provide a compact description of the motion of the Moon
. They were established in 1693 by Giovanni Domenico Cassini
, a prominent scientist of his time. Refinements of these laws to include physical librations have been made, and they have been generalized to treat other satellites and planets. For example, see Margot.
The first law states that the Moon has 1:1 orbital resonance. This means that the rotation / orbit of the Moon is such that the same face is always facing the Earth.
The second law states that the Moon's rotational axis maintains the same angle of inclination from the ecliptic plane. In which case the Moon's axis forms a cone and this cone intersects the ecliptic plane as a circle.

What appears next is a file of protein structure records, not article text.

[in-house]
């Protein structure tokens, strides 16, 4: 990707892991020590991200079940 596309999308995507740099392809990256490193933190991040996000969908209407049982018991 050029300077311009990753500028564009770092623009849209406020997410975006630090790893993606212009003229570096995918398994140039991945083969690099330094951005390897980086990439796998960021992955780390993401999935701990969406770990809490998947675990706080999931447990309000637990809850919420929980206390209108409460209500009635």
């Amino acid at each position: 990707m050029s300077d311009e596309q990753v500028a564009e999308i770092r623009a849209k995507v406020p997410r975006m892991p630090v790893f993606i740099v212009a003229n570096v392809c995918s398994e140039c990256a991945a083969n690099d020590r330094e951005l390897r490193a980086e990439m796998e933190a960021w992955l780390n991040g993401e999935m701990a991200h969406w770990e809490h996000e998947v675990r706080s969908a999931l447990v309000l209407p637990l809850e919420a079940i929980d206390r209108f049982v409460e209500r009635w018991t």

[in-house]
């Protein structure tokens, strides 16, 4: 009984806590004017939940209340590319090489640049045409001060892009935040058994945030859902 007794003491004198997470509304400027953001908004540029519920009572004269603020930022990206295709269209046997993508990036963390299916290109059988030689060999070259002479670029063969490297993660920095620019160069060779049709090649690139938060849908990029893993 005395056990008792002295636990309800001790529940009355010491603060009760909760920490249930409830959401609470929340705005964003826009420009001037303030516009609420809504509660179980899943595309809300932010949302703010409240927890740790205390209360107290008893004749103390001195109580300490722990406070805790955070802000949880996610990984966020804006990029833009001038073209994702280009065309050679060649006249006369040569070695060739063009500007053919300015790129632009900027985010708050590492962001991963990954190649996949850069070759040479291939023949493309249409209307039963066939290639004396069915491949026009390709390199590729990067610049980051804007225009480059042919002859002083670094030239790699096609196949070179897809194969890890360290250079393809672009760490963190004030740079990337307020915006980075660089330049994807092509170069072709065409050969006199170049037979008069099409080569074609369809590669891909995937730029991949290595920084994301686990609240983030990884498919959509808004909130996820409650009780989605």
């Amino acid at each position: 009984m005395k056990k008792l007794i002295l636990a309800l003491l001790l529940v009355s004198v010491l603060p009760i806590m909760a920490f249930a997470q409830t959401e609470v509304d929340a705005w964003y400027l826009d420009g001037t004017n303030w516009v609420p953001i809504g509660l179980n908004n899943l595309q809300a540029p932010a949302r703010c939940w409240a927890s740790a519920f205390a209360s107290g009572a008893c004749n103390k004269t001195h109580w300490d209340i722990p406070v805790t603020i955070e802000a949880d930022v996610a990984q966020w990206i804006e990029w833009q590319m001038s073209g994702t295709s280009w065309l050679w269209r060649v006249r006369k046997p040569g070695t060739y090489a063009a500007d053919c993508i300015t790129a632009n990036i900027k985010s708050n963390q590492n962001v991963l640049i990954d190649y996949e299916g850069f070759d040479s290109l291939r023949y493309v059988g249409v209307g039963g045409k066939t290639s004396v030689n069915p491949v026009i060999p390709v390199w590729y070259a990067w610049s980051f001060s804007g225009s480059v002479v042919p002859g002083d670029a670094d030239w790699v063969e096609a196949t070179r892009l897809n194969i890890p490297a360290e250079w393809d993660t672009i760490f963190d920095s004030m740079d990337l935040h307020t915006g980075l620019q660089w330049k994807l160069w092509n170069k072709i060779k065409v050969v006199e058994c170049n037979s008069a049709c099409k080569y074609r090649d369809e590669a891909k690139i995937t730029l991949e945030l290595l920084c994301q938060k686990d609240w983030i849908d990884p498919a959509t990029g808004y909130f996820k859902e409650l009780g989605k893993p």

The third law states that a plane formed from a normal to the ecliptic plane and a normal to the Moon's orbital plane will contain the Moon's rotational axis.
A system obeying these laws is said to be in a Cassini state, that is: an evolved rotational state where the spin axis, orbit normal, and
normal to the Laplace plane are coplanar while the obliquity remains constant. The Laplace plane is defined as the plane about which a planet's orbit precesses with constant inclination to the equatorial and ecliptic planes.
References and notes